- By Joshua Keating
Joshua Keating is associate editor at Foreign Policy and the editor of the Passport blog. He has worked as a researcher, editorial assistant, and deputy Web editor since joining the FP staff in 2007. In addition to being featured in Foreign Policy, his writing has been published by the Washington Post, Newsweek International, Radio Prague, the Center for Defense Information, and Romania's Adevarul newspaper. He has appeared as a commentator on CNN International, C-Span, ABC News, Al Jazeera, NPR, BBC radio, and others. A native of Brooklyn, New York, he studied comparative politics at Oberlin College.
For ProPublica, Justin Elliot tells the unlikely story of Eni Faleomavaega, the non-voting congressional delegate from American Samoa who has become the Bahraini government’s staunchest defender on Capitol Hill:
But this week he is taking a trip to Bahrain, his second in the past year, both paid for by the Bahraini government. It’s part of a year-long friendship the congressman has developed with the tiny Gulf nation.
Last March, just weeks into the crisis, Faleomavaega emerged seemingly out of nowhere — he has no history of commenting on Mideast affairs — to enter a 2,500-word statement  into the Congressional Record that closely echoed the Bahraini government’s spin. "Bahrain is under attack," he said, painting protesters as violent, Iran-backed vandals representing "the worst kind of seditious infiltration from a foreign enemy." He praised the Crown Prince for supposedly meeting protesters’ demands for democratic reforms.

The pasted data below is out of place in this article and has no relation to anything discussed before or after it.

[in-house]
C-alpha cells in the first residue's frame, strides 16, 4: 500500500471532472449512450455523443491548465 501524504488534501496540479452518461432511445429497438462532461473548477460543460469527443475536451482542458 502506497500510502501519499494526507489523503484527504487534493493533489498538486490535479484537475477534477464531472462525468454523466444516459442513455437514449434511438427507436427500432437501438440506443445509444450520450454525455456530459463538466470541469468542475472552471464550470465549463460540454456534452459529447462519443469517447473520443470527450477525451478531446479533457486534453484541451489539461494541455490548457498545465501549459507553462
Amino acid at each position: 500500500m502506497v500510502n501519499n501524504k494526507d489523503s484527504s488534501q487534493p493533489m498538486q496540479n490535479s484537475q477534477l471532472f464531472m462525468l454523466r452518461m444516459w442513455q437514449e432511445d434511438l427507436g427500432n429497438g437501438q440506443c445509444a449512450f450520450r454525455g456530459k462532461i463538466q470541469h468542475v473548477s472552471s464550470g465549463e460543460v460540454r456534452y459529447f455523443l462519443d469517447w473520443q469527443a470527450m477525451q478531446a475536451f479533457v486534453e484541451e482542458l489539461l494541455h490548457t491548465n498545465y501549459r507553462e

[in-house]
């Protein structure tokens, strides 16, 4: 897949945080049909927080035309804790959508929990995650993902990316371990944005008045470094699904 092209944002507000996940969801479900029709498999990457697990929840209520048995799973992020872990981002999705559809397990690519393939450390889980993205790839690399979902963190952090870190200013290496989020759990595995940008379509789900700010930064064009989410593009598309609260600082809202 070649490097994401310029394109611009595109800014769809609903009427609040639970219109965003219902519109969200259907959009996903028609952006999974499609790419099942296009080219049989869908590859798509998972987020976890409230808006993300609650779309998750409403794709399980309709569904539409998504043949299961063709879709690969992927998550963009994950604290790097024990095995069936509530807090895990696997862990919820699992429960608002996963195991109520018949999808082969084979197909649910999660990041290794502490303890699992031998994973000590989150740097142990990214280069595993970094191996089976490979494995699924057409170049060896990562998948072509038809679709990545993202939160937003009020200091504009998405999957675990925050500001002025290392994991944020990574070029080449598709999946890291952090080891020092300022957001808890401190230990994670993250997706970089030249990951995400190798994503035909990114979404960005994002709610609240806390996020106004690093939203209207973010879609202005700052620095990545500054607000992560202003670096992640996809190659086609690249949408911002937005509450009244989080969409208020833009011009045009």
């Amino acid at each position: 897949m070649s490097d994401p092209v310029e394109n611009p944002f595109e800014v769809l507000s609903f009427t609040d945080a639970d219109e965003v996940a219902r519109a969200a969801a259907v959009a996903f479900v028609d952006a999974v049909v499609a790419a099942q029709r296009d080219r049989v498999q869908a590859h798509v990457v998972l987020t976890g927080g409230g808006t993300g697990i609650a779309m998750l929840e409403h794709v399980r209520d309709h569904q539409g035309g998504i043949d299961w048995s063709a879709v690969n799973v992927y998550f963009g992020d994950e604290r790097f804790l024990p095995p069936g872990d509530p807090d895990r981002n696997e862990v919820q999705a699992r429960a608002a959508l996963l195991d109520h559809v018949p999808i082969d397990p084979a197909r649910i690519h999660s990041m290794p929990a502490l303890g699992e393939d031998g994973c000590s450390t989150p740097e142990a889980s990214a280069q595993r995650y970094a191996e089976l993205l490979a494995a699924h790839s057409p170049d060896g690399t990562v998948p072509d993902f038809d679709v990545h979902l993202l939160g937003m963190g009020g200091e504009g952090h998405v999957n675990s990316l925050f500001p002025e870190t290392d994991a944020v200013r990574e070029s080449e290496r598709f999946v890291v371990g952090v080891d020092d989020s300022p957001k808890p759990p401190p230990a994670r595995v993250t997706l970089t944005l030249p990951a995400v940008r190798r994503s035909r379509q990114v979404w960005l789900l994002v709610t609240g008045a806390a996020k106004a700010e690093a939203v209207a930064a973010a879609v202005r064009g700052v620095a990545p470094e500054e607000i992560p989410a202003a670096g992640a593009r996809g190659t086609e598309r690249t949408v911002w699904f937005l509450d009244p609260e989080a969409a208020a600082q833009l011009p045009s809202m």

"Mr. Speaker," Faleomavaega said. "I have to ask why the demonstrators returned to protesting again, even after all their demands were agreed to."
Just days before, the government had torn down  the iconic Pearl Monument at the center of the protests and Saudi Arabian tanks had rolled into Bahrain to back up the government crackdown.
Not surprisingly, there’s a lobbyist connection behind Faleomavaega’s sudden interest in Bahrain, but also cameo appearances by the Northern Virginia Mormon community and the tuna industry. In the past, Faleomavaega has used his position to defend Kazakhstan’s human rights record as well.